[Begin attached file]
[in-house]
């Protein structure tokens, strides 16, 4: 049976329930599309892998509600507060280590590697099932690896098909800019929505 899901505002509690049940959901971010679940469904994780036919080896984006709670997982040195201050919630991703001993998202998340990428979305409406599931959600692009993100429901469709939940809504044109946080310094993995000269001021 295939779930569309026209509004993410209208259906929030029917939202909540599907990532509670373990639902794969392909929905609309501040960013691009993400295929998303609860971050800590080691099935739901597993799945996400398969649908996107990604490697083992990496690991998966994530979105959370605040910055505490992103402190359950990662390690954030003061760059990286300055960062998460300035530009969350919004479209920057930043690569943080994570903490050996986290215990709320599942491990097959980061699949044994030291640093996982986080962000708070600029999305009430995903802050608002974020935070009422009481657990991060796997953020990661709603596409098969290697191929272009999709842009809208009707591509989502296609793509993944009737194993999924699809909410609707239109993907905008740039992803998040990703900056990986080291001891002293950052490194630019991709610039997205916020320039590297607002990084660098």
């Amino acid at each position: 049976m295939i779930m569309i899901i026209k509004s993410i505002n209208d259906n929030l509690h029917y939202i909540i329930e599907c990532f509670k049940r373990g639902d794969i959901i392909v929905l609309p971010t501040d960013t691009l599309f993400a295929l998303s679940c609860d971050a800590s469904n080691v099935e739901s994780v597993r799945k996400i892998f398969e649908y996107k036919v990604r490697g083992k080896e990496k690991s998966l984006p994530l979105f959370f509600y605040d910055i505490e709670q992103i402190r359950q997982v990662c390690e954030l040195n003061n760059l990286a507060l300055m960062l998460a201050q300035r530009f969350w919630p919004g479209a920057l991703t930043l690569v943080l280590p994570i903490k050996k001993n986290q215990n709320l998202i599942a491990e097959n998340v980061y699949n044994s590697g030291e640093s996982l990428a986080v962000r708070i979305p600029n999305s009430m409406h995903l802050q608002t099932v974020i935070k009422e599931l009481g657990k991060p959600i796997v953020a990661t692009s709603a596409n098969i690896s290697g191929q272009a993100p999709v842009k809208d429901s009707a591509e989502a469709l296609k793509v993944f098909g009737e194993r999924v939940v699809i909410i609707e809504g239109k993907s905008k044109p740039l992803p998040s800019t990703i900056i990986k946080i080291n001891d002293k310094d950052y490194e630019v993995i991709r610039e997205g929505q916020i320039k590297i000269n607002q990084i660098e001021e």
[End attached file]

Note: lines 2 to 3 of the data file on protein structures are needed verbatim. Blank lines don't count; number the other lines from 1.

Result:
């Protein structure tokens, strides 16, 4: 049976329930599309892998509600507060280590590697099932690896098909800019929505 899901505002509690049940959901971010679940469904994780036919080896984006709670997982040195201050919630991703001993998202998340990428979305409406599931959600692009993100429901469709939940809504044109946080310094993995000269001021 295939779930569309026209509004993410209208259906929030029917939202909540599907990532509670373990639902794969392909929905609309501040960013691009993400295929998303609860971050800590080691099935739901597993799945996400398969649908996107990604490697083992990496690991998966994530979105959370605040910055505490992103402190359950990662390690954030003061760059990286300055960062998460300035530009969350919004479209920057930043690569943080994570903490050996986290215990709320599942491990097959980061699949044994030291640093996982986080962000708070600029999305009430995903802050608002974020935070009422009481657990991060796997953020990661709603596409098969290697191929272009999709842009809208009707591509989502296609793509993944009737194993999924699809909410609707239109993907905008740039992803998040990703900056990986080291001891002293950052490194630019991709610039997205916020320039590297607002990084660098």
């Amino acid at each position: 049976m295939i779930m569309i899901i026209k509004s993410i505002n209208d259906n929030l509690h029917y939202i909540i329930e599907c990532f509670k049940r373990g639902d794969i959901i392909v929905l609309p971010t501040d960013t691009l599309f993400a295929l998303s679940c609860d971050a800590s469904n080691v099935e739901s994780v597993r799945k996400i892998f398969e649908y996107k036919v990604r490697g083992k080896e990496k690991s998966l984006p994530l979105f959370f509600y605040d910055i505490e709670q992103i402190r359950q997982v990662c390690e954030l040195n003061n760059l990286a507060l300055m960062l998460a201050q300035r530009f969350w919630p919004g479209a920057l991703t930043l690569v943080l280590p994570i903490k050996k001993n986290q215990n709320l998202i599942a491990e097959n998340v980061y699949n044994s590697g030291e640093s996982l990428a986080v962000r708070i979305p600029n999305s009430m409406h995903l802050q608002t099932v974020i935070k009422e599931l009481g657990k991060p959600i796997v953020a990661t692009s709603a596409n098969i690896s290697g191929q272009a993100p999709v842009k809208d429901s009707a591509e989502a469709l296609k793509v993944f098909g009737e194993r999924v939940v699809i909410i609707e809504g239109k993907s905008k044109p740039l992803p998040s800019t990703i900056i990986k946080i080291n001891d002293k310094d950052y490194e630019v993995i991709r610039e997205g929505q916020i320039k590297i000269n607002q990084i660098e001021e």